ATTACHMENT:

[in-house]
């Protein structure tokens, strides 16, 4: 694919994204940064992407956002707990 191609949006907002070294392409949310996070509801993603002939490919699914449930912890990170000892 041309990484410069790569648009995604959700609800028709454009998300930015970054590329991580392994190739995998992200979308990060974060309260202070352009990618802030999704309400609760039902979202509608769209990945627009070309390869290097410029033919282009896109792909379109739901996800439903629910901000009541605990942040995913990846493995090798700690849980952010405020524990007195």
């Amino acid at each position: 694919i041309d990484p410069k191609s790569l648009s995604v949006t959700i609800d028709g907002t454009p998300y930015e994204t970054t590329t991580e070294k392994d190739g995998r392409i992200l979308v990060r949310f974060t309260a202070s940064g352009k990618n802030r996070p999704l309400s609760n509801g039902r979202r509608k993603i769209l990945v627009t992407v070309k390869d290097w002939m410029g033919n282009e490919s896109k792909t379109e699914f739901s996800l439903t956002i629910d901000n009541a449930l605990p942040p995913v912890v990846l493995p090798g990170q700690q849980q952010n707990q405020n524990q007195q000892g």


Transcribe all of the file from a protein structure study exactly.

[in-house]
């Protein structure tokens, strides 16, 4: 694919994204940064992407956002707990 191609949006907002070294392409949310996070509801993603002939490919699914449930912890990170000892 041309990484410069790569648009995604959700609800028709454009998300930015970054590329991580392994190739995998992200979308990060974060309260202070352009990618802030999704309400609760039902979202509608769209990945627009070309390869290097410029033919282009896109792909379109739901996800439903629910901000009541605990942040995913990846493995090798700690849980952010405020524990007195």
């Amino acid at each position: 694919i041309d990484p410069k191609s790569l648009s995604v949006t959700i609800d028709g907002t454009p998300y930015e994204t970054t590329t991580e070294k392994d190739g995998r392409i992200l979308v990060r949310f974060t309260a202070s940064g352009k990618n802030r996070p999704l309400s609760n509801g039902r979202r509608k993603i769209l990945v627009t992407v070309k390869d290097w002939m410029g033919n282009e490919s896109k792909t379109e699914f739901s996800l439903t956002i629910d901000n009541a449930l605990p942040p995913v912890v990846l493995p090798g990170q700690q849980q952010n707990q405020n524990q007195q000892g």